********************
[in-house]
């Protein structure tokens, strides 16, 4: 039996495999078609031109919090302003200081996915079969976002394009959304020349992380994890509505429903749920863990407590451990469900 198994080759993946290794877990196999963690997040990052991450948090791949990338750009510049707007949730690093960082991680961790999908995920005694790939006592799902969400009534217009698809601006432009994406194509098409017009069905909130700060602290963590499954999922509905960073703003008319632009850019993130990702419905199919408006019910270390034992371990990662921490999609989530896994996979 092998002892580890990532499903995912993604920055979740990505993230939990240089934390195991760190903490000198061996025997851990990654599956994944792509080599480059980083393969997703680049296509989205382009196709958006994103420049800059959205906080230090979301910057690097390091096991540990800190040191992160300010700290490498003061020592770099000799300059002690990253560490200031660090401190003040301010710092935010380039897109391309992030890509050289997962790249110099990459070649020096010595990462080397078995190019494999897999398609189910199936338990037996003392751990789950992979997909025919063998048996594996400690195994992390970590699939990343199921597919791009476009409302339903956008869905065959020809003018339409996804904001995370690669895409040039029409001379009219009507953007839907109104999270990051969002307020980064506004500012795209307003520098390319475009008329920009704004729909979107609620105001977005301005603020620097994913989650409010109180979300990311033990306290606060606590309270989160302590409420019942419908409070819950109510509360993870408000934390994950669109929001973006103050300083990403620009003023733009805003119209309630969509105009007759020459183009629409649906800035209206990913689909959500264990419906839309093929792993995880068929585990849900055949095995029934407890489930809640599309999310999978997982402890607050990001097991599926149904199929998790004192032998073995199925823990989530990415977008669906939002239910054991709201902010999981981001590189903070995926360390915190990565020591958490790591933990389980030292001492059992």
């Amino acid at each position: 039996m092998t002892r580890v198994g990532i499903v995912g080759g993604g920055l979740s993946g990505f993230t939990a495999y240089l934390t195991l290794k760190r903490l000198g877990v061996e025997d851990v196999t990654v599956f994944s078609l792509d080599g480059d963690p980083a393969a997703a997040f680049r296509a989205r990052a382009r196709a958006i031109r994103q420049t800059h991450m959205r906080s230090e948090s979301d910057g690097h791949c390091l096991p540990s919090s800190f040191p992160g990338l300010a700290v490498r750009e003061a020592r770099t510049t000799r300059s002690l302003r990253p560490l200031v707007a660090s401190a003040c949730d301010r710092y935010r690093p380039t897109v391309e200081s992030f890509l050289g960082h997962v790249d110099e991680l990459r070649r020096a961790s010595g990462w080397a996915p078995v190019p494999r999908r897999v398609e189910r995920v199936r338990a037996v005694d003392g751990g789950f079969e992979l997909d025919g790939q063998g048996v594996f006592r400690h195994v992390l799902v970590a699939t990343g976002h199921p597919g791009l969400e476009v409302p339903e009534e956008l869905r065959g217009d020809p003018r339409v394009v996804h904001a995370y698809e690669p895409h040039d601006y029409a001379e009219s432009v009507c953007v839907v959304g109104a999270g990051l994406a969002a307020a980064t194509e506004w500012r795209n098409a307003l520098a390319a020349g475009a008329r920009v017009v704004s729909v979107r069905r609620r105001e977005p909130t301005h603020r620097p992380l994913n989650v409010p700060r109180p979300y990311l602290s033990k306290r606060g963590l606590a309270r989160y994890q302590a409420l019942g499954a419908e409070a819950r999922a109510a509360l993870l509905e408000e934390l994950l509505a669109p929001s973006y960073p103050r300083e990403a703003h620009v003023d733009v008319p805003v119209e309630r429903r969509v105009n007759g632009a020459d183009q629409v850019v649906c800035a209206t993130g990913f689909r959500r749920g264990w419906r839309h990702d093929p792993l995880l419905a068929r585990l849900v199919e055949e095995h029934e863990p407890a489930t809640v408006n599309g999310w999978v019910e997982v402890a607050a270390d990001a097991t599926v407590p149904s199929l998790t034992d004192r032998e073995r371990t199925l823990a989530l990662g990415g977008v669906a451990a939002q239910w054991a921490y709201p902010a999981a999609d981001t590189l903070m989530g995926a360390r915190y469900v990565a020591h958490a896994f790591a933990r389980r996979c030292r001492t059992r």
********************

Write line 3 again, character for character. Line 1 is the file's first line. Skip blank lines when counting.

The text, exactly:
């Amino acid at each position: 039996m092998t002892r580890v198994g990532i499903v995912g080759g993604g920055l979740s993946g990505f993230t939990a495999y240089l934390t195991l290794k760190r903490l000198g877990v061996e025997d851990v196999t990654v599956f994944s078609l792509d080599g480059d963690p980083a393969a997703a997040f680049r296509a989205r990052a382009r196709a958006i031109r994103q420049t800059h991450m959205r906080s230090e948090s979301d910057g690097h791949c390091l096991p540990s919090s800190f040191p992160g990338l300010a700290v490498r750009e003061a020592r770099t510049t000799r300059s002690l302003r990253p560490l200031v707007a660090s401190a003040c949730d301010r710092y935010r690093p380039t897109v391309e200081s992030f890509l050289g960082h997962v790249d110099e991680l990459r070649r020096a961790s010595g990462w080397a996915p078995v190019p494999r999908r897999v398609e189910r995920v199936r338990a037996v005694d003392g751990g789950f079969e992979l997909d025919g790939q063998g048996v594996f006592r400690h195994v992390l799902v970590a699939t990343g976002h199921p597919g791009l969400e476009v409302p339903e009534e956008l869905r065959g217009d020809p003018r339409v394009v996804h904001a995370y698809e690669p895409h040039d601006y029409a001379e009219s432009v009507c953007v839907v959304g109104a999270g990051l994406a969002a307020a980064t194509e506004w500012r795209n098409a307003l520098a390319a020349g475009a008329r920009v017009v704004s729909v979107r069905r609620r105001e977005p909130t301005h603020r620097p992380l994913n989650v409010p700060r109180p979300y990311l602290s033990k306290r606060g963590l606590a309270r989160y994890q302590a409420l019942g499954a419908e409070a819950r999922a109510a509360l993870l509905e408000e934390l994950l509505a669109p929001s973006y960073p103050r300083e990403a703003h620009v003023d733009v008319p805003v119209e309630r429903r969509v105009n007759g632009a020459d183009q629409v850019v649906c800035a209206t993130g990913f689909r959500r749920g264990w419906r839309h990702d093929p792993l995880l419905a068929r585990l849900v199919e055949e095995h029934e863990p407890a489930t809640v408006n599309g999310w999978v019910e997982v402890a607050a270390d990001a097991t599926v407590p149904s199929l998790t034992d004192r032998e073995r371990t199925l823990a989530l990662g990415g977008v669906a451990a939002q239910w054991a921490y709201p902010a999981a999609d981001t590189l903070m989530g995926a360390r915190y469900v990565a020591h958490a896994f790591a933990r389980r996979c030292r001492t059992r």